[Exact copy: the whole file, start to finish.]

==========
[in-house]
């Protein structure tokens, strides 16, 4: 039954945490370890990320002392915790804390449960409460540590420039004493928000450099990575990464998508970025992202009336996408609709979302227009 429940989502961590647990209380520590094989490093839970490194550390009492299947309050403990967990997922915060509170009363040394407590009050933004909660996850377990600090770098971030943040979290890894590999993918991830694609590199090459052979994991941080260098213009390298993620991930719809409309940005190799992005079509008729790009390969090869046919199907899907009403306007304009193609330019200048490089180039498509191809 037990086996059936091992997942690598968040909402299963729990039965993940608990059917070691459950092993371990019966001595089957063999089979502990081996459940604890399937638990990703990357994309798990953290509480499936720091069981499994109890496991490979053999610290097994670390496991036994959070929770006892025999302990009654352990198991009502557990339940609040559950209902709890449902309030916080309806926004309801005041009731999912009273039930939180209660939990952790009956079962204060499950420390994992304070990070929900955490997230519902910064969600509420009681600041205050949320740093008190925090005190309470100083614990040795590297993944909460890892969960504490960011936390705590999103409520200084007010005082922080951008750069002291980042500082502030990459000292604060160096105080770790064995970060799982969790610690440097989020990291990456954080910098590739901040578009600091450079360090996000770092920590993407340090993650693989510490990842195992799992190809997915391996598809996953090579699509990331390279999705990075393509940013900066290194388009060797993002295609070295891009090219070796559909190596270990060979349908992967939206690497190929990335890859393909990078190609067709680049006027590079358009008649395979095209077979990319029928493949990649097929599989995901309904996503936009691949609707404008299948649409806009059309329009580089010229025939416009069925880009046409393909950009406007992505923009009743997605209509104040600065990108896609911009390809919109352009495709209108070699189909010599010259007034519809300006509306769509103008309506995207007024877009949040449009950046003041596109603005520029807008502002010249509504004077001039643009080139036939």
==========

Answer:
[in-house]
């Protein structure tokens, strides 16, 4: 039954945490370890990320002392915790804390449960409460540590420039004493928000450099990575990464998508970025992202009336996408609709979302227009 429940989502961590647990209380520590094989490093839970490194550390009492299947309050403990967990997922915060509170009363040394407590009050933004909660996850377990600090770098971030943040979290890894590999993918991830694609590199090459052979994991941080260098213009390298993620991930719809409309940005190799992005079509008729790009390969090869046919199907899907009403306007304009193609330019200048490089180039498509191809 037990086996059936091992997942690598968040909402299963729990039965993940608990059917070691459950092993371990019966001595089957063999089979502990081996459940604890399937638990990703990357994309798990953290509480499936720091069981499994109890496991490979053999610290097994670390496991036994959070929770006892025999302990009654352990198991009502557990339940609040559950209902709890449902309030916080309806926004309801005041009731999912009273039930939180209660939990952790009956079962204060499950420390994992304070990070929900955490997230519902910064969600509420009681600041205050949320740093008190925090005190309470100083614990040795590297993944909460890892969960504490960011936390705590999103409520200084007010005082922080951008750069002291980042500082502030990459000292604060160096105080770790064995970060799982969790610690440097989020990291990456954080910098590739901040578009600091450079360090996000770092920590993407340090993650693989510490990842195992799992190809997915391996598809996953090579699509990331390279999705990075393509940013900066290194388009060797993002295609070295891009090219070796559909190596270990060979349908992967939206690497190929990335890859393909990078190609067709680049006027590079358009008649395979095209077979990319029928493949990649097929599989995901309904996503936009691949609707404008299948649409806009059309329009580089010229025939416009069925880009046409393909950009406007992505923009009743997605209509104040600065990108896609911009390809919109352009495709209108070699189909010599010259007034519809300006509306769509103008309506995207007024877009949040449009950046003041596109603005520029807008502002010249509504004077001039643009080139036939």